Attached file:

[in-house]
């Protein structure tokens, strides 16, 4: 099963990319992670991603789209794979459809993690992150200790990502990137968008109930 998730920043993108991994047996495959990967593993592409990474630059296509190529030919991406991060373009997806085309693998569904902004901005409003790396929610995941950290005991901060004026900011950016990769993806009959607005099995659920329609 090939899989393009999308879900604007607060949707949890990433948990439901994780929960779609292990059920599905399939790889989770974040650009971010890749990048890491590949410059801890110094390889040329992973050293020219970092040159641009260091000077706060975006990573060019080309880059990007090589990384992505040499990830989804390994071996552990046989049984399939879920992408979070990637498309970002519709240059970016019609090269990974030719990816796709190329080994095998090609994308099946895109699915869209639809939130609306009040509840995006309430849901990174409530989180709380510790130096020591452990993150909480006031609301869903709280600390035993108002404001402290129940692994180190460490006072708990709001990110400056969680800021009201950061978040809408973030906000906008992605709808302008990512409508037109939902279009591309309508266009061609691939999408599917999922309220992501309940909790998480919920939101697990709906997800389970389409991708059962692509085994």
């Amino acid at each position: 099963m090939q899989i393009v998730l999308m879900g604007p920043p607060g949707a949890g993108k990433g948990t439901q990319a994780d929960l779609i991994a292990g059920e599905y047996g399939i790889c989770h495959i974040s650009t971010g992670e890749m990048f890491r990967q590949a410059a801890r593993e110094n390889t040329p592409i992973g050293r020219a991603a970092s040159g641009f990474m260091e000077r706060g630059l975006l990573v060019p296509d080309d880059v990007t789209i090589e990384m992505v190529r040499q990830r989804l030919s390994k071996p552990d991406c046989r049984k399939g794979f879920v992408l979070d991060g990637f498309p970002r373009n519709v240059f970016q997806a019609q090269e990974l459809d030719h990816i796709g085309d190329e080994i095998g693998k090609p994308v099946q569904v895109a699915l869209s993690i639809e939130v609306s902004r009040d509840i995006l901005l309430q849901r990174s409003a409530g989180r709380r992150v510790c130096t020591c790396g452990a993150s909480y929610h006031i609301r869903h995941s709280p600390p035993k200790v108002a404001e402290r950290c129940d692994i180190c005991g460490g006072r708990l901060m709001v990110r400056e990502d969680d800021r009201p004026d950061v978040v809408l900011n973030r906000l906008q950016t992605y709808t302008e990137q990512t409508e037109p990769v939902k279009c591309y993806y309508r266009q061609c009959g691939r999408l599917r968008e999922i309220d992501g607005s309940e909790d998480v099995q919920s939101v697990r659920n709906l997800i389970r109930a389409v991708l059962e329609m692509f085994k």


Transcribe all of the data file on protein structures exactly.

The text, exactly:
[in-house]
């Protein structure tokens, strides 16, 4: 099963990319992670991603789209794979459809993690992150200790990502990137968008109930 998730920043993108991994047996495959990967593993592409990474630059296509190529030919991406991060373009997806085309693998569904902004901005409003790396929610995941950290005991901060004026900011950016990769993806009959607005099995659920329609 090939899989393009999308879900604007607060949707949890990433948990439901994780929960779609292990059920599905399939790889989770974040650009971010890749990048890491590949410059801890110094390889040329992973050293020219970092040159641009260091000077706060975006990573060019080309880059990007090589990384992505040499990830989804390994071996552990046989049984399939879920992408979070990637498309970002519709240059970016019609090269990974030719990816796709190329080994095998090609994308099946895109699915869209639809939130609306009040509840995006309430849901990174409530989180709380510790130096020591452990993150909480006031609301869903709280600390035993108002404001402290129940692994180190460490006072708990709001990110400056969680800021009201950061978040809408973030906000906008992605709808302008990512409508037109939902279009591309309508266009061609691939999408599917999922309220992501309940909790998480919920939101697990709906997800389970389409991708059962692509085994």
């Amino acid at each position: 099963m090939q899989i393009v998730l999308m879900g604007p920043p607060g949707a949890g993108k990433g948990t439901q990319a994780d929960l779609i991994a292990g059920e599905y047996g399939i790889c989770h495959i974040s650009t971010g992670e890749m990048f890491r990967q590949a410059a801890r593993e110094n390889t040329p592409i992973g050293r020219a991603a970092s040159g641009f990474m260091e000077r706060g630059l975006l990573v060019p296509d080309d880059v990007t789209i090589e990384m992505v190529r040499q990830r989804l030919s390994k071996p552990d991406c046989r049984k399939g794979f879920v992408l979070d991060g990637f498309p970002r373009n519709v240059f970016q997806a019609q090269e990974l459809d030719h990816i796709g085309d190329e080994i095998g693998k090609p994308v099946q569904v895109a699915l869209s993690i639809e939130v609306s902004r009040d509840i995006l901005l309430q849901r990174s409003a409530g989180r709380r992150v510790c130096t020591c790396g452990a993150s909480y929610h006031i609301r869903h995941s709280p600390p035993k200790v108002a404001e402290r950290c129940d692994i180190c005991g460490g006072r708990l901060m709001v990110r400056e990502d969680d800021r009201p004026d950061v978040v809408l900011n973030r906000l906008q950016t992605y709808t302008e990137q990512t409508e037109p990769v939902k279009c591309y993806y309508r266009q061609c009959g691939r999408l599917r968008e999922i309220d992501g607005s309940e909790d998480v099995q919920s939101v697990r659920n709906l997800i389970r109930a389409v991708l059962e329609m692509f085994k």